Citric Acid: The Easy, Non-Toxic Ingredient to Clean Toilet Bowl Stains

You may have been making the switch to natural and non-toxic methods to clean your home, and found plenty of chemical-free ways to do so. But have you struggled to find a natural solution that leaves your toilet sparkling clean and stain-free? What is the best natural cleaner for toilet bowls?

What is the most eco-friendly way to clean a toilet?

Over the years, I’ve tried a LOT of different methods, before finding one that consistently works.

Citric acid!

I now only use citric acid for cleaning my toilets at home, because it is safe, natural, and most importantly – it actually is effective!

Other natural ways of cleaning toilets may work for you, though. It really comes down to just how dirty your toilet is.

No judgements here, on the state of your toilet. I know that for some, a clean toilet is a must in their home, and will scrub it clean daily. Speaking for ourselves – with schedules balancing kids, work and family time – having a sparkling clean house is not always at the top of my priority list. I don’t live in filth. But as long as the everyone is fed, clothes are clean, and the dishes are done – everything else can wait.

As a result, I think it’s fair to say that our toilets were pretty stained, after being left to the bottom of the cleaning priority list (hey I’m not judging you, so please – don’t judge me! 🙂

Don’t misunderstand. It’s not like I never cleaned the toilet. I really do clean my toilets! The problem was always that after I did clean and scrub them, the toilets still looked, well, dirty.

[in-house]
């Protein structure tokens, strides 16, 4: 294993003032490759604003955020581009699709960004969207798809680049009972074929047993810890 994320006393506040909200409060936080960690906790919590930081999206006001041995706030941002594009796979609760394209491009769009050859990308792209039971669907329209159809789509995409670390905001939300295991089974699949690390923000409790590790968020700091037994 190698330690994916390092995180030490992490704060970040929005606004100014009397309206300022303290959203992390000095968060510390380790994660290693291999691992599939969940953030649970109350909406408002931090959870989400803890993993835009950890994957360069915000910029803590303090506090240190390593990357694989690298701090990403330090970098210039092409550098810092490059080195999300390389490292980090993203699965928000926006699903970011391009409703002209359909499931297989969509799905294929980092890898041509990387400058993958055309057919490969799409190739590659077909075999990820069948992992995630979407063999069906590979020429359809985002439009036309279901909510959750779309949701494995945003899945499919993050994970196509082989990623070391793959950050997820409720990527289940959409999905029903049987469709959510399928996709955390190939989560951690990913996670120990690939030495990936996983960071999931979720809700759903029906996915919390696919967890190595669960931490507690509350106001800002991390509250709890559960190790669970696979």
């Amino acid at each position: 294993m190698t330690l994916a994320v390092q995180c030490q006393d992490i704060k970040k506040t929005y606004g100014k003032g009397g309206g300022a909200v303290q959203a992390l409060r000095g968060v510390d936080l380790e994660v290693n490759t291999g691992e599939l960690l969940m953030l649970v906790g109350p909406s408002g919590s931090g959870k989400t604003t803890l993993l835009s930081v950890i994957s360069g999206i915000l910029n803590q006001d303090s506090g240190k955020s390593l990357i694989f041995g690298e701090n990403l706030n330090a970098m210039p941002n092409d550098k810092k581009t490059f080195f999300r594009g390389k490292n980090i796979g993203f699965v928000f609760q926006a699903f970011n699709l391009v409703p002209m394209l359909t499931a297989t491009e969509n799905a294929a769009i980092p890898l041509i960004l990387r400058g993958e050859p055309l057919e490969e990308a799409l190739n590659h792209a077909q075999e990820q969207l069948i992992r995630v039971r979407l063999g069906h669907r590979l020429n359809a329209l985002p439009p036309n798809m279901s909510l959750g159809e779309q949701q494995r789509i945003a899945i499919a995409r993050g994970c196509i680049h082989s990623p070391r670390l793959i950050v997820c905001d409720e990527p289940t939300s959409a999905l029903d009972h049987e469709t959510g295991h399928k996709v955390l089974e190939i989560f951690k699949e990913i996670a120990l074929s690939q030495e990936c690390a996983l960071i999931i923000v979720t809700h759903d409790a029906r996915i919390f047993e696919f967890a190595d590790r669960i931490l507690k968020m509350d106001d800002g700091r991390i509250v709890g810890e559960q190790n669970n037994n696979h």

I’m also staunchly against the idea of pouring bleach and other harsh chemicals down the toilet and into the waterways, in pursuit of a pristine toilet. So I simply accepted that a discoloured toilet bowl was something I had to live with, if I wanted to avoid chemicals.

That is, until I finally sat down and got to the bottom of WHY my toilets still looked dirty and stained, after being cleaned. From then on, it was a bit easier to find the best natural way to clean toilet bowl stains. It’s CITRIC ACID, and it will clean the most stubborn of stains plaguing your toilet bowl.

I’m amazed that it has taken me years to find it, as it’s so simple. It’s now my go-to, and now I too am the proud owner of sparkling white toilets. No scrubbing required!

If your toilets need just a light clean, some of the other natural ways to clean toilet bowl stains may work for you. Here is a round-up of the many natural and eco-friendly methods of cleaning toilets that I’ve tried over the years, and how I found them.

If you have tried everything and think your toilet is beyond help (as I did)- please read on to the end, do make sure you try citric acid. It’s the ultimate eco toilet cleaner.

Non-toxic ways to clean toilets

Here are some of the common non-toxic alternatives that you can try for your toilet.

1. Store-bought eco toilet cleaner